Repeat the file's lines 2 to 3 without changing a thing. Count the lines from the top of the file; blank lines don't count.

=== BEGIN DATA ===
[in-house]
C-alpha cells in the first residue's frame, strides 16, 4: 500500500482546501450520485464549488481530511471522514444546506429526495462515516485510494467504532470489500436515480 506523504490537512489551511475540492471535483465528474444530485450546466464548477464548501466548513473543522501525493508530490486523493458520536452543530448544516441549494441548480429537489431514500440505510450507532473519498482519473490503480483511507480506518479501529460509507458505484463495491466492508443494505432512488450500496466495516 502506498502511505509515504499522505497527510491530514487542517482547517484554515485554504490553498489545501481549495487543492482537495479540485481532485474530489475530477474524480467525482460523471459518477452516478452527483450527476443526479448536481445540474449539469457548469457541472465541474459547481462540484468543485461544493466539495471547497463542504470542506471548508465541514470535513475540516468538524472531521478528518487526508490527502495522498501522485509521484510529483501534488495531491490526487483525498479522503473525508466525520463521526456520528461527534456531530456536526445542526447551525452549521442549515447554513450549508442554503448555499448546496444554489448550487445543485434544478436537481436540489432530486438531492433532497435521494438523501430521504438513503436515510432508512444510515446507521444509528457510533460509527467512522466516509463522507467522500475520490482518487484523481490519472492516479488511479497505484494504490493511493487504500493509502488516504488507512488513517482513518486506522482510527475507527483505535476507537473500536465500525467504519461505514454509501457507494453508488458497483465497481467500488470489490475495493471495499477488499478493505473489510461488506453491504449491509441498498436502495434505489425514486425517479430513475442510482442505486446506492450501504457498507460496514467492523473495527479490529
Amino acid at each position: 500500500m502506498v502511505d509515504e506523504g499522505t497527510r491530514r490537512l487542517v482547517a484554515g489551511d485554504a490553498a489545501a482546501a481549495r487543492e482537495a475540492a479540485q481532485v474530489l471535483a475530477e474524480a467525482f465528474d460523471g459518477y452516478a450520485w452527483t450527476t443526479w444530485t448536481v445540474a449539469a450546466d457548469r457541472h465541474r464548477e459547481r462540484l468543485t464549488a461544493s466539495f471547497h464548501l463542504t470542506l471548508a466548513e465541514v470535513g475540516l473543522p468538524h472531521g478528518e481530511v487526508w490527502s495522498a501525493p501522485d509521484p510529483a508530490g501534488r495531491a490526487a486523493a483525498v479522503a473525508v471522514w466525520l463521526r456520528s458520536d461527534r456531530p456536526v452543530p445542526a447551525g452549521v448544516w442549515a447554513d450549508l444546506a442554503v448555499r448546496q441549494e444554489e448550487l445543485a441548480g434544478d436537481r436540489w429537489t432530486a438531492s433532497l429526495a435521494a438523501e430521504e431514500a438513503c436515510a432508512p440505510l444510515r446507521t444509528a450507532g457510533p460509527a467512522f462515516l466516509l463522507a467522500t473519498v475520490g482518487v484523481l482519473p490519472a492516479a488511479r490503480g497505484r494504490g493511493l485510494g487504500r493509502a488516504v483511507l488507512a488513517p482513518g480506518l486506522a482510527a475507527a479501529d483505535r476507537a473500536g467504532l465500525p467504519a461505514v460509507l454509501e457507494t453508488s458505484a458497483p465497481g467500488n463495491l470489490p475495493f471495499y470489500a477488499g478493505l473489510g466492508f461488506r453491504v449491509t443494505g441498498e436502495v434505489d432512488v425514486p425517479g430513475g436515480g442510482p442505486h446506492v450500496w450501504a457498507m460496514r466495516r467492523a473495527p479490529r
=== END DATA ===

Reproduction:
C-alpha cells in the first residue's frame, strides 16, 4: 500500500482546501450520485464549488481530511471522514444546506429526495462515516485510494467504532470489500436515480 506523504490537512489551511475540492471535483465528474444530485450546466464548477464548501466548513473543522501525493508530490486523493458520536452543530448544516441549494441548480429537489431514500440505510450507532473519498482519473490503480483511507480506518479501529460509507458505484463495491466492508443494505432512488450500496466495516 502506498502511505509515504499522505497527510491530514487542517482547517484554515485554504490553498489545501481549495487543492482537495479540485481532485474530489475530477474524480467525482460523471459518477452516478452527483450527476443526479448536481445540474449539469457548469457541472465541474459547481462540484468543485461544493466539495471547497463542504470542506471548508465541514470535513475540516468538524472531521478528518487526508490527502495522498501522485509521484510529483501534488495531491490526487483525498479522503473525508466525520463521526456520528461527534456531530456536526445542526447551525452549521442549515447554513450549508442554503448555499448546496444554489448550487445543485434544478436537481436540489432530486438531492433532497435521494438523501430521504438513503436515510432508512444510515446507521444509528457510533460509527467512522466516509463522507467522500475520490482518487484523481490519472492516479488511479497505484494504490493511493487504500493509502488516504488507512488513517482513518486506522482510527475507527483505535476507537473500536465500525467504519461505514454509501457507494453508488458497483465497481467500488470489490475495493471495499477488499478493505473489510461488506453491504449491509441498498436502495434505489425514486425517479430513475442510482442505486446506492450501504457498507460496514467492523473495527479490529
Amino acid at each position: 500500500m502506498v502511505d509515504e506523504g499522505t497527510r491530514r490537512l487542517v482547517a484554515g489551511d485554504a490553498a489545501a482546501a481549495r487543492e482537495a475540492a479540485q481532485v474530489l471535483a475530477e474524480a467525482f465528474d460523471g459518477y452516478a450520485w452527483t450527476t443526479w444530485t448536481v445540474a449539469a450546466d457548469r457541472h465541474r464548477e459547481r462540484l468543485t464549488a461544493s466539495f471547497h464548501l463542504t470542506l471548508a466548513e465541514v470535513g475540516l473543522p468538524h472531521g478528518e481530511v487526508w490527502s495522498a501525493p501522485d509521484p510529483a508530490g501534488r495531491a490526487a486523493a483525498v479522503a473525508v471522514w466525520l463521526r456520528s458520536d461527534r456531530p456536526v452543530p445542526a447551525g452549521v448544516w442549515a447554513d450549508l444546506a442554503v448555499r448546496q441549494e444554489e448550487l445543485a441548480g434544478d436537481r436540489w429537489t432530486a438531492s433532497l429526495a435521494a438523501e430521504e431514500a438513503c436515510a432508512p440505510l444510515r446507521t444509528a450507532g457510533p460509527a467512522f462515516l466516509l463522507a467522500t473519498v475520490g482518487v484523481l482519473p490519472a492516479a488511479r490503480g497505484r494504490g493511493l485510494g487504500r493509502a488516504v483511507l488507512a488513517p482513518g480506518l486506522a482510527a475507527a479501529d483505535r476507537a473500536g467504532l465500525p467504519a461505514v460509507l454509501e457507494t453508488s458505484a458497483p465497481g467500488n463495491l470489490p475495493f471495499y470489500a477488499g478493505l473489510g466492508f461488506r453491504v449491509t443494505g441498498e436502495v434505489d432512488v425514486p425517479g430513475g436515480g442510482p442505486h446506492v450500496w450501504a457498507m460496514r466495516r467492523a473495527p479490529r